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I understand the differences between npm install something and npm install something --save (for anyone wondering, the first one will install the dependency only while the latter will install the dependency and add it to your package.json).

However I do not understand why there is a --save option in the first place. In other words, why would you ever want to install a dependency without adding it to your package.json file? Why is the --save option not default?

A lot of websites/npm modules/SaaS suggest installing their module using npm install something (newrelic is one of them for instance), am I missing something?

Edit: Starting from NPM 5, --save is now on by default.

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    If you are installing some debugging tools for instance, say nodemon, you'd not want it in your package.json – surajck Jan 7 '15 at 14:54
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  1. You would have a scenario such as you need some module to install without adding dependency to package.json file, for ex. you just want to try some module, and not sure you would be really using that module in production or while deploying, so instead adding the module dependency to package.json, just give it a try without using --save. this is why npm install without --save exists.

  2. But For most of your modules you might require using --save, for ex. npm install express --save, in this case you surely know that you are going to use express for you application.

  3. The other scenario, for not using --save, would be, npm install heapdump or npm install nodemon, I would use it for testing my apps performance, but not add a dependency in the package.json :)

  4. Also, As @surajck said in comment below: when you are doing global installs, in that case adding dependencies using --save, to the package.json would not make sense.

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    Wouldn't it be easier/better to always use --save and run depcheck before comitting/deploying? – Nepoxx Jan 7 '15 at 14:53
  • well, as depcheck page on npm says, But that's a hassle too. – Naeem Shaikh Jan 7 '15 at 14:56
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    @Nepoxx what about when you are doing global installs, in that case adding it to the package.json would not make sense. – surajck Jan 7 '15 at 14:57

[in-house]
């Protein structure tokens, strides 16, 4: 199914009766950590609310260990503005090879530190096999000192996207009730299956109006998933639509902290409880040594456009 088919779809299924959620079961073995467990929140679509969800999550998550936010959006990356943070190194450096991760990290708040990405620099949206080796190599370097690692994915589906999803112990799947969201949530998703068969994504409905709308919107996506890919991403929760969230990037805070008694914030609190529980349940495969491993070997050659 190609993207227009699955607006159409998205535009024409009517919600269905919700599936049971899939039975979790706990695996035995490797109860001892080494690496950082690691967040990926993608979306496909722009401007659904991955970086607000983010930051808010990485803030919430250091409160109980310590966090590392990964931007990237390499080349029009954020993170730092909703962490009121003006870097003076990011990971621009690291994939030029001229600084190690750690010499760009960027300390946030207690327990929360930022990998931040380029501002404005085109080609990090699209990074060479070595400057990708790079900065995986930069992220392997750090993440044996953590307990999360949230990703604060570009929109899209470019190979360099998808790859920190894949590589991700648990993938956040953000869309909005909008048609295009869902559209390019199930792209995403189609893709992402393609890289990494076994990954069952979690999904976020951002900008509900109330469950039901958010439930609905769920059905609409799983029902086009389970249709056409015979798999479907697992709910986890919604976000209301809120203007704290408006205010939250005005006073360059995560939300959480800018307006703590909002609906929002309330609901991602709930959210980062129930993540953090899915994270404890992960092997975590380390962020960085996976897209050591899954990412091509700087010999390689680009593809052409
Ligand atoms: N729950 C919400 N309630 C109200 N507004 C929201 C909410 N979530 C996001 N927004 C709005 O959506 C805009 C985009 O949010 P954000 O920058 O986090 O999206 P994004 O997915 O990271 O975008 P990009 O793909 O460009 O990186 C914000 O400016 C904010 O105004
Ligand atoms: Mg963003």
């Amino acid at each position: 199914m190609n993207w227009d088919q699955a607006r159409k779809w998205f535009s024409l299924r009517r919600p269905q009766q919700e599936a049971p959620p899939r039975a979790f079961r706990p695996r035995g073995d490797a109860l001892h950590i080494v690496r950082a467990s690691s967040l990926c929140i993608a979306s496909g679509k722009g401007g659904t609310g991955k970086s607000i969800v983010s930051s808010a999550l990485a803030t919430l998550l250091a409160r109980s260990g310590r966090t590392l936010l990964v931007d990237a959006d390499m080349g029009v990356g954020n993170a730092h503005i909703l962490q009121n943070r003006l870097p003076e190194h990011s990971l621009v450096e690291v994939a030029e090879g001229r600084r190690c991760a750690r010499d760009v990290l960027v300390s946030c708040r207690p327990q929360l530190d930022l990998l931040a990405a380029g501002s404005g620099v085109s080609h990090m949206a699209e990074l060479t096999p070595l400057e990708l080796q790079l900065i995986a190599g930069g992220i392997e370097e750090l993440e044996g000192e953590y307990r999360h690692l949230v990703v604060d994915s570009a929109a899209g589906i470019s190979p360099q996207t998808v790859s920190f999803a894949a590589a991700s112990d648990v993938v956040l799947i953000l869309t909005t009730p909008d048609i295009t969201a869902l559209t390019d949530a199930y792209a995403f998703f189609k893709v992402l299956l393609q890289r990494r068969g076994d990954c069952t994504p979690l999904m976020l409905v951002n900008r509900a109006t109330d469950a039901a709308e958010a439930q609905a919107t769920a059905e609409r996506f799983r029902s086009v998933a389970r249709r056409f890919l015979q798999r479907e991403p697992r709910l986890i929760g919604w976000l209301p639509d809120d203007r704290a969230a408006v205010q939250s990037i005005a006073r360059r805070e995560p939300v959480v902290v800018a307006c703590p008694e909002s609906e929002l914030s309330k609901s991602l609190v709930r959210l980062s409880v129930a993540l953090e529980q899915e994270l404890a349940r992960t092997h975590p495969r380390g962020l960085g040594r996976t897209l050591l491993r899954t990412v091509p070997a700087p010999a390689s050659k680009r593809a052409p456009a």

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    Your answer/comments explained very well why it is not so, but for the sake of argument, I think it would make sense to have --save by default (and therefore providing a --nosave option). So, npm install something would install something and save it, npm install something -g would install it globally (therefore not save it, since it would make no sense) and npm install something --nosave would install the dependency and not save it. In the end, it ends up being the same, I'm just not sure which one is more straightforward. – Nepoxx Jan 7 '15 at 15:12
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    I completely agree with @Nepoxx. This discussion deserves to go further in a github issue: github.com/npm/npm/issues/12031 – Augustin Riedinger Mar 23 '16 at 17:17
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I just learned a nice trick from Jonathan Mills' JavaScript Best Practices course on Pluralsight. From the terminal:
npm config set save=true
Now I don't need to remember --save anymore. And I also now use
npm config set save-exact=true
Because I want the exact version of the package not the ^ prefix.

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By default with version npm 5.0+ npm install adds the module to the dependencies list in the package.json file; with earlier versions of npm, you must specify the --save option explicitly. Then, afterwards, running npm install in the app directory will automatically install modules in the dependencies list.

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